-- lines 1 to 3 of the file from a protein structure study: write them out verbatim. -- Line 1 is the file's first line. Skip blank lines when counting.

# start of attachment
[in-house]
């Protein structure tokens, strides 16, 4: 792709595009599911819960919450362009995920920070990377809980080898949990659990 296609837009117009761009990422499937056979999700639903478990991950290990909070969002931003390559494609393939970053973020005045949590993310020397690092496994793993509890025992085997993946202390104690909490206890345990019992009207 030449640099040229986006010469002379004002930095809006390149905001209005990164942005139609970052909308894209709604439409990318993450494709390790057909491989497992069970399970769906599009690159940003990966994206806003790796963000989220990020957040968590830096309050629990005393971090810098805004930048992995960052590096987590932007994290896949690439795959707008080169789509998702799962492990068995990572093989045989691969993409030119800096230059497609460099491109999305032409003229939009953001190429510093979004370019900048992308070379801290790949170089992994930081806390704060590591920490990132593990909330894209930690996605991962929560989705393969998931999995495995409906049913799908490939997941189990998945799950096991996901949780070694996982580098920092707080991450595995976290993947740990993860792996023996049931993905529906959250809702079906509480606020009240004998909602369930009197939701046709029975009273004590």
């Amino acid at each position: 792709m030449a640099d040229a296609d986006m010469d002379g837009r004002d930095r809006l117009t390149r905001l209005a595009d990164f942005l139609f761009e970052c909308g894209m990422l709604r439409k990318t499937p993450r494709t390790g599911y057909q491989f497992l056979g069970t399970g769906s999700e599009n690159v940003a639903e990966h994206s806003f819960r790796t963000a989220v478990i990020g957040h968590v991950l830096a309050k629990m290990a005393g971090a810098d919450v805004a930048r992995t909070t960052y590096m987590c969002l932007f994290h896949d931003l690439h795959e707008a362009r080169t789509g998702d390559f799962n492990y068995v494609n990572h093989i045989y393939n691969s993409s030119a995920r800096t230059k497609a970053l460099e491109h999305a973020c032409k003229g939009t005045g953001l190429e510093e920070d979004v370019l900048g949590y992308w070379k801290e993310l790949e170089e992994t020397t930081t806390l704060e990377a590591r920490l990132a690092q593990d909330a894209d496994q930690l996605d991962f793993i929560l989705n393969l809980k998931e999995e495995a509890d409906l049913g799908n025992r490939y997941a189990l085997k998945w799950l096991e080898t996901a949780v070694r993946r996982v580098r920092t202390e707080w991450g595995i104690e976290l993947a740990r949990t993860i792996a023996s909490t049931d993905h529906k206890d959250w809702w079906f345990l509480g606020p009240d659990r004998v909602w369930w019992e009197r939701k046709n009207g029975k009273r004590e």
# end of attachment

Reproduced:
[in-house]
């Protein structure tokens, strides 16, 4: 792709595009599911819960919450362009995920920070990377809980080898949990659990 296609837009117009761009990422499937056979999700639903478990991950290990909070969002931003390559494609393939970053973020005045949590993310020397690092496994793993509890025992085997993946202390104690909490206890345990019992009207 030449640099040229986006010469002379004002930095809006390149905001209005990164942005139609970052909308894209709604439409990318993450494709390790057909491989497992069970399970769906599009690159940003990966994206806003790796963000989220990020957040968590830096309050629990005393971090810098805004930048992995960052590096987590932007994290896949690439795959707008080169789509998702799962492990068995990572093989045989691969993409030119800096230059497609460099491109999305032409003229939009953001190429510093979004370019900048992308070379801290790949170089992994930081806390704060590591920490990132593990909330894209930690996605991962929560989705393969998931999995495995409906049913799908490939997941189990998945799950096991996901949780070694996982580098920092707080991450595995976290993947740990993860792996023996049931993905529906959250809702079906509480606020009240004998909602369930009197939701046709029975009273004590």
């Amino acid at each position: 792709m030449a640099d040229a296609d986006m010469d002379g837009r004002d930095r809006l117009t390149r905001l209005a595009d990164f942005l139609f761009e970052c909308g894209m990422l709604r439409k990318t499937p993450r494709t390790g599911y057909q491989f497992l056979g069970t399970g769906s999700e599009n690159v940003a639903e990966h994206s806003f819960r790796t963000a989220v478990i990020g957040h968590v991950l830096a309050k629990m290990a005393g971090a810098d919450v805004a930048r992995t909070t960052y590096m987590c969002l932007f994290h896949d931003l690439h795959e707008a362009r080169t789509g998702d390559f799962n492990y068995v494609n990572h093989i045989y393939n691969s993409s030119a995920r800096t230059k497609a970053l460099e491109h999305a973020c032409k003229g939009t005045g953001l190429e510093e920070d979004v370019l900048g949590y992308w070379k801290e993310l790949e170089e992994t020397t930081t806390l704060e990377a590591r920490l990132a690092q593990d909330a894209d496994q930690l996605d991962f793993i929560l989705n393969l809980k998931e999995e495995a509890d409906l049913g799908n025992r490939y997941a189990l085997k998945w799950l096991e080898t996901a949780v070694r993946r996982v580098r920092t202390e707080w991450g595995i104690e976290l993947a740990r949990t993860i792996a023996s909490t049931d993905h529906k206890d959250w809702w079906f345990l509480g606020p009240d659990r004998v909602w369930w019992e009197r939701k046709n009207g029975k009273r004590e």